Migrant Mothers and the Conflicts of Labor and Love
Publication Year: 2012
In a developing nation like the Philippines, many mothers provide for their families by traveling to a foreign country to care for someone else’s. Families Apart focuses on Filipino overseas workers in Canada to reveal what such arrangements mean for families on both sides of the global divide.
The outcome of Geraldine Pratt’s collaboration with the Philippine Women Centre of British Columbia, this study documents the difficulties of family separation and the problems that children have when they reunite with their mothers in Vancouver. Aimed at those who have lived this experience, those who directly benefit from it, and those who simply stand by and watch, Families Apart shows how Filipino migrant domestic workers—often mothers themselves—are caught between competing neoliberal policies of sending and receiving countries and how, rather than paying rich returns, their ambitions as migrants often result in social and economic exclusion for themselves and for their children. This argument takes shape as an open-ended series of encounters, moving between a singular academic voice and the “we” of various research collaborations, between Vancouver and the Philippines, and between genres of “evidence-based” social scientific research, personal testimony, theatrical performance, and nonfictional narrative writing.
Through these experiments with different modes of storytelling, Pratt seeks to transform frameworks of perception, to create and collect sympathetic witnesses—in short, to promote a wide-ranging public discussion and debate about a massive worldwide shift in family (and nonfamily) relations of intimacy and care.
Published by: University of Minnesota Press
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This book is based on a series of collaborations: with mem-bers of the Philippine Women Centre (PWC) of BC, the FilipinoCanadian Youth Alliance, the Philippines-Canada Task Force on HumanRights, and Vancouver theater artists (in particular Alex Ferguson andCaleb Johnston). It grew out of, was nourished by, and lives within thesecollaborations; there is very little to say beyond this. The book would not...
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Introduction. Collaborating with the Philippine Women Centre: Cultivating a Debate
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On a beautiful summer evening in 2005, I approached a smallstucco house in a working-class neighborhood in Vancouver. ThePhilippine Women Centre of BC had arranged an interview with a domes-tic worker who had recently reunited with her three children, and my re -search collaborators from the center, Cecilia and Glecy, would be there. Inresponse to my knock, a visibly irritated, physically imposing older white...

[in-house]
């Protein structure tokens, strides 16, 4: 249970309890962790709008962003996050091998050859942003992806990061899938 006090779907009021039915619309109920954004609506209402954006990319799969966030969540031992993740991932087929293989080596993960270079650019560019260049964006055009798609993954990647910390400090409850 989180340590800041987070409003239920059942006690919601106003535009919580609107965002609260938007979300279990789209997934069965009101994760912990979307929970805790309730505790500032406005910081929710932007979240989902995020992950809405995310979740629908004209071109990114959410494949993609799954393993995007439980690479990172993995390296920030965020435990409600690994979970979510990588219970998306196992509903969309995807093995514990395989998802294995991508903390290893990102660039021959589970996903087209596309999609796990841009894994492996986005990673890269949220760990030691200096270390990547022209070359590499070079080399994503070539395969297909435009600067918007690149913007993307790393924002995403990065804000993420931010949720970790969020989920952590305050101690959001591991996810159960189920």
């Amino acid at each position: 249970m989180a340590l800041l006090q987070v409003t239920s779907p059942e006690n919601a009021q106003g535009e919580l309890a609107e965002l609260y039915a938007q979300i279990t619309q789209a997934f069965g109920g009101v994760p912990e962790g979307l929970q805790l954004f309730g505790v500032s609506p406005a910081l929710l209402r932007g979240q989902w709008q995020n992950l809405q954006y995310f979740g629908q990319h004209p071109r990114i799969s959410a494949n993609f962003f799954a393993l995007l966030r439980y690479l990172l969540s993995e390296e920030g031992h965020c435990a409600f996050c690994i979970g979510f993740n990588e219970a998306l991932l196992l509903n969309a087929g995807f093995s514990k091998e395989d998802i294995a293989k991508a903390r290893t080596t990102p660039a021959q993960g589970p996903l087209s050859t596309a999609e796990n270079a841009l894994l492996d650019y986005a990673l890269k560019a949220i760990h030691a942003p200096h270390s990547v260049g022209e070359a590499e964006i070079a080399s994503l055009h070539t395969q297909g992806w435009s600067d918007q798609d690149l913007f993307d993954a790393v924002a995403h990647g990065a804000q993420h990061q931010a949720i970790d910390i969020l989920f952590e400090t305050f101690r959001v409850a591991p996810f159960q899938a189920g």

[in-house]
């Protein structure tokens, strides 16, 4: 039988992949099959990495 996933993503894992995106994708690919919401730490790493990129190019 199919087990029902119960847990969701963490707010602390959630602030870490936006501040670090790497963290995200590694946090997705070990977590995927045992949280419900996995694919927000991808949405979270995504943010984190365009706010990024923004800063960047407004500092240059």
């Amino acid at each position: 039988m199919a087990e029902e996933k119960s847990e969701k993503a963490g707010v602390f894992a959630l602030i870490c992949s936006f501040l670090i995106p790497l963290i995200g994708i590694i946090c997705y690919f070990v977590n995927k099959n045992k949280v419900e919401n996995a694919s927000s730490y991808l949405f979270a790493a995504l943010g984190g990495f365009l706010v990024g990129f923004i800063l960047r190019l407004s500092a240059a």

1. Enterprising Women, Failing Children: Living within the Contradictions of Neo(Liberalism)
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When the PCW and I began to interview Lisa about her timeworking as a live-in domestic worker for Canadian families, heranswers were brief. Despite working for numerous, in some cases abusive,employers and revealing fragments from her third employment situation,which had the makings for a dramatic story, she truncated her account bystating: “I actually stayed with them for a while and finished my contract...
2. Waiting and the Trauma of Separation
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In response to a call to produce a short five-minute film toreflect on the Philippine nation twenty years after the overthrow ofMarcos, Filipino filmmaker Lav Diaz created When the Rain Stopped,described in film notes as “poetry in a doorway.”1 In this film, the camerais stationary, located just within the doorframe of a home at a child’s eyelevel, looking out into an unkept field, jeepneys occasionally passing on a...
3. Listening to Mothers’ Stories
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Jomar Lanot reunited with his mother in Vancouver in 2002, after years of separation while she worked in Canada as a domestic worker. One year later, he was beaten to death in Vancouver at the age of 17, a victim of youth violence. The theme of invisibility surfaced in mainstream...
4. Creating New Spaces of Politics: Nanay: A Testimonial Play
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At an event organized in 2004 to bring together Filipino familieswho had participated in our research on family separation, an olderparticipant turned to me and said: “I would like to ask you. After doing thisresearch, what are you going to do with it?” He and his wife earlier hadspoken at length and with great honesty about their marital conflict aftertwelve years of separation while she worked as a domestic worker in Van-...
5. Acting on Attachments: Intimate Witness to State Violence in the Philippines
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The Philippine Women Centre and I have striven to make visiblethe lived experience of government programs in Canada and the Phil -ippines that regulate Filipina migrant domestic workers’ lives. Many Cana-dians, including government workers, fail to see the violence of these statepolicies despite often living close to women (and then their families) whoare experiencing it. There are two failures of perception: seeing and feel-...
Conclusion: Research into Action
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This book has been an effort to unsettle complacency aroundtemporary labor migration, now commonly framed by policy makersand some academics as a “win-win-win” solution to labor-market short-ages in the global North and poverty and debt in the global South. Wehave argued that a language of migrant choice and freedom obscuresprocesses of forced economic migration and affective tonalities and rela-...
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Page Count: 288
Publication Year: 2012